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Characterization of Interstrand DNA–DNA Cross-Links Derived from Abasic Sites Using Bacteriophage ϕ29 DNA Polymerase

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posted on 14.07.2015, 00:00 by Zhiyu Yang, Nathan E. Price, Kevin M. Johnson, Kent S. Gates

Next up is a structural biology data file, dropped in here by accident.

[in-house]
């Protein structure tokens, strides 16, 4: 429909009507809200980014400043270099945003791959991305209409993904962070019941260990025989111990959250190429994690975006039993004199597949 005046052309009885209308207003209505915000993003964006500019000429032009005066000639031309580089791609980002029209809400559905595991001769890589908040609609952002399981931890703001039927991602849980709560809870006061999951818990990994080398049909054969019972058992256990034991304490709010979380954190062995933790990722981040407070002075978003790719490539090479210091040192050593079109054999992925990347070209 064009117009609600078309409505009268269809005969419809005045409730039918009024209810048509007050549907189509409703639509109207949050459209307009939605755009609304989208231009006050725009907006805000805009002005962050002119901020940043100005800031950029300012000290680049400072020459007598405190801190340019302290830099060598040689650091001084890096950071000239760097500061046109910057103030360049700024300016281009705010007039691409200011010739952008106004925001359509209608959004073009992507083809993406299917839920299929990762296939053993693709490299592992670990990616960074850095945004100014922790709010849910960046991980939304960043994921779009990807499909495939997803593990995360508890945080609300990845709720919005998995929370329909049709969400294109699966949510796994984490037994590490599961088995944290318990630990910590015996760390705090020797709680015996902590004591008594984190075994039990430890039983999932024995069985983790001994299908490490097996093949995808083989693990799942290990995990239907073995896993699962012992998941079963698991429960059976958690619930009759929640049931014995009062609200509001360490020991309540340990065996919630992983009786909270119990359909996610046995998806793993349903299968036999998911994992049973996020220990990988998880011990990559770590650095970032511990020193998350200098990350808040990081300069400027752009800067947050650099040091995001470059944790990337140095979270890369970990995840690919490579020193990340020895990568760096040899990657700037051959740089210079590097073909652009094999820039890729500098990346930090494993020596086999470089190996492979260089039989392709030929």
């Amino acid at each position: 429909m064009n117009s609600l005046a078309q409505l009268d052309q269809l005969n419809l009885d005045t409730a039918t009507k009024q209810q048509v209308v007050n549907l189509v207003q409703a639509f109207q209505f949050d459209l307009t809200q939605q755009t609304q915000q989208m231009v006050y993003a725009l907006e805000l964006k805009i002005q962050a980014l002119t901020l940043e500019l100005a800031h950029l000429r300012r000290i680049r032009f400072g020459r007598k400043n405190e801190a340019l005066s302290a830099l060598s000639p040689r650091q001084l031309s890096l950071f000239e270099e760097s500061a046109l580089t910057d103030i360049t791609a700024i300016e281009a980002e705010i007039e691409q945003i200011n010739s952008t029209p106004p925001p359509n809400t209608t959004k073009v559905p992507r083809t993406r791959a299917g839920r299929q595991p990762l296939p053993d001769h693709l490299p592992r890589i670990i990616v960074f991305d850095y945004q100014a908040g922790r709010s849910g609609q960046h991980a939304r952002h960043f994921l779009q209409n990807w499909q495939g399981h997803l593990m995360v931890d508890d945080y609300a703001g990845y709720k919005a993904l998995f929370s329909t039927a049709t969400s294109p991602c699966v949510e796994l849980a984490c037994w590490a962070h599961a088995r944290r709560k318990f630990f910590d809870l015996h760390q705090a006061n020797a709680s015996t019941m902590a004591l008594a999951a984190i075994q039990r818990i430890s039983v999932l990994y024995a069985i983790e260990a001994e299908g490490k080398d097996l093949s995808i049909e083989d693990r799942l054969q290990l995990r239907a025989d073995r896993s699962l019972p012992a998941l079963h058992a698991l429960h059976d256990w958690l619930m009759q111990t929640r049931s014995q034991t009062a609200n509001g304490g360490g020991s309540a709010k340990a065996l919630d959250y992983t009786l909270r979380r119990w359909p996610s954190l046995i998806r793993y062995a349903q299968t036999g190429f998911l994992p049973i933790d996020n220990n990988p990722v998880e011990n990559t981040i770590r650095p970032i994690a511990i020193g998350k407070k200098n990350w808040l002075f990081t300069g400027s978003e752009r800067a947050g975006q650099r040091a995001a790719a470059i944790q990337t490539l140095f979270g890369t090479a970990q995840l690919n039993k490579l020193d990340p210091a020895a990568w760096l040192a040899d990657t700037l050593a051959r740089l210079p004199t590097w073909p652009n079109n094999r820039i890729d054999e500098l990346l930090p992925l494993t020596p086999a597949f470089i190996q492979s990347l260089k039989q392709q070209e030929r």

Interstrand cross-links in cellular DNA are highly deleterious lesions that block transcription and replication. We recently characterized two new structural types of interstrand cross-links derived from the reaction of abasic (Ap) sites with either guanine or adenine residues in duplex DNA. Interestingly, these Ap-derived cross-links are forged by chemically reversible processes, in which the two strands of the duplex are joined by hemiaminal, imine, or aminoglycoside linkages. Therefore, understanding the stability of Ap-derived cross-links may be critical in defining the potential biological consequences of these lesions. Here we employed bacteriophage φ29 DNA polymerase, which can couple DNA synthesis and strand displacement, as a model system to examine whether dA-Ap cross-links can withstand DNA-processing enzymes. We first demonstrated that a chemically stable interstrand cross-link generated by hydride reduction of the dG-Ap cross-link completely blocked primer extension by φ29 DNA polymerase at the last unmodified nucleobase preceding cross-link. We then showed that the nominally reversible dA-Ap cross-link behaved, for all practical purposes, like an irreversible, covalent DNA–DNA cross-link. The dA-Ap cross-link completely blocked progress of the φ29 DNA polymerase at the last unmodified base before the cross-link. This suggests that Ap-derived cross-links have the power to block various DNA-processing enzymes in the cell. In addition, our results reveal φ29 DNA polymerase as a tool for detecting the presence and mapping the location of interstrand cross-links (and possibly other lesions) embedded within regions of duplex DNA.

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